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Locksmithing/Model L2436 Pro-Steel Security Safe


I just but a very old used Pro-Steel safe, while transferring it to my home it fell over in the truck face down. It appears a shear pin inside the door handle broke off.  I can't open the door.  Any ideas if this can be repaired?  Will I ever be able to open the door.  I tried taking the door off its hinges to no avail.  Thanks for your advice

Hi Randy,

Sorry if I'm laughing about the hinge thing, and I'm not sure why anyone would think that removing the hinges would allow the removal of a safe door.    Manufacturer's figured out this trick about 170 years ago and have implemented active and inactive bolt work inside the door and hinge frame to keep this from happening, however for some odd reason this happens all of the time.     Safes really wouldn't be very safe if all you had to do to open it, was to remove the hinges, now would they.

Ok lets see if I can help you now.    You haven't indicated whether or not the lock is still working or not - so I have to assume that it is, and that the main problem is that the "handle" is disconnected from the bolt work.

My FIRST recommendation is for you to call a local safe company to have them open the safe and repair it.    They can accomplish this safely and without further damaging your safe.

"IF" you decide to do this as a DIY project, then you need to understand that this will entail some risk to you and/or items around the safe.   YOU need to make sure that you have everything in place and ready to go, BEFORE beginning work.    Even the slightest - oops, forget something - can result in serious injury.    If you decide to do this as a DIY project, you also assume ALL the risk.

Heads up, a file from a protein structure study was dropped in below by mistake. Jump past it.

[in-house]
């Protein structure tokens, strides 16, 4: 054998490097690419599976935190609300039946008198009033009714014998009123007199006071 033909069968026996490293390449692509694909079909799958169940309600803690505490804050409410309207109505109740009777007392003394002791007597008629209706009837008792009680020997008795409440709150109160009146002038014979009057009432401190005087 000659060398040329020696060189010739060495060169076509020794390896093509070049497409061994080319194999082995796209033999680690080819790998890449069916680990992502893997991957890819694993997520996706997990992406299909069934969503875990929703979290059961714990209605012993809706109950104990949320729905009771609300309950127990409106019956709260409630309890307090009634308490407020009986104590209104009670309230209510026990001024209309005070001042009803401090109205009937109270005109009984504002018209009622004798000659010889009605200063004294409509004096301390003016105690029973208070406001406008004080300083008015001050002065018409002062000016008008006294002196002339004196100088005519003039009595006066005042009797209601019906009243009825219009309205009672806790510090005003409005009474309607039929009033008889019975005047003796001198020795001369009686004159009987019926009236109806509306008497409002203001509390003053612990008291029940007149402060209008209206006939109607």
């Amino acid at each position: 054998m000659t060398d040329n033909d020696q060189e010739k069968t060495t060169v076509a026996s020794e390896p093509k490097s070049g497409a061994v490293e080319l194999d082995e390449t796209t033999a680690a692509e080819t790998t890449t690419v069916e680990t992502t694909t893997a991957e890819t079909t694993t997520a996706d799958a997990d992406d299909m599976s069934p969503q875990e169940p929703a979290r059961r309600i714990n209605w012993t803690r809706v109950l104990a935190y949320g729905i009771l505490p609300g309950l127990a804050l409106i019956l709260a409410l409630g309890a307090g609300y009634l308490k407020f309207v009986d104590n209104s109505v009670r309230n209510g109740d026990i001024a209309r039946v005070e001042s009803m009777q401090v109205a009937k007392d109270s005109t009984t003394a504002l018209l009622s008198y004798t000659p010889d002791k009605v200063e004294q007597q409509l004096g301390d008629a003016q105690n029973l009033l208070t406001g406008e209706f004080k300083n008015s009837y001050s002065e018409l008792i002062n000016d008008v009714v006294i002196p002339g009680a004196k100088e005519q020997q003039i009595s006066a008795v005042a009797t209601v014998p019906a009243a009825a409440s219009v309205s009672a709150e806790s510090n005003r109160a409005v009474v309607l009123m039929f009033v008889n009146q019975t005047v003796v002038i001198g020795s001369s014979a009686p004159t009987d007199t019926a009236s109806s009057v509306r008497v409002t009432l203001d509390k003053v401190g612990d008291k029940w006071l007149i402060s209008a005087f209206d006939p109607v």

If, based on your statements, the handle is the only thing that is disconnected, then we can assume that everything else is basically operational.   If your lock unlocks correctly then the bolt work simply needs to slide to the open position and the door will open.
If you have a mechanical combination lock, this should work successfully, if you have an electronic lock, because of the very small amount of time the lock actually unlocks - I would again recommend that you contact a local safe company to have them open your safe as this trick will not work.

Step one - Please reattach the hinges so that the door won't fall on you if it does open.

Step two - Carefully lay the safe over on its hinge side.

Step three - brace the safe door so that it will not suddenly swing open.

Step four - unlock the mechanical combination lock.     The door bolt work should slide open, and you will be able to open the safe door and lay it down.   The door may be heavy and you will be holding most of its weight while laying it down, so prepare for this!!!!

If the bolt work does not slide open, you may have to "bounce" the safe slightly.    If it still won't open, then you have more serious bolt work problems and you will need to contact a local safe company.    Check your yellow pages under safes & vaults for a local company.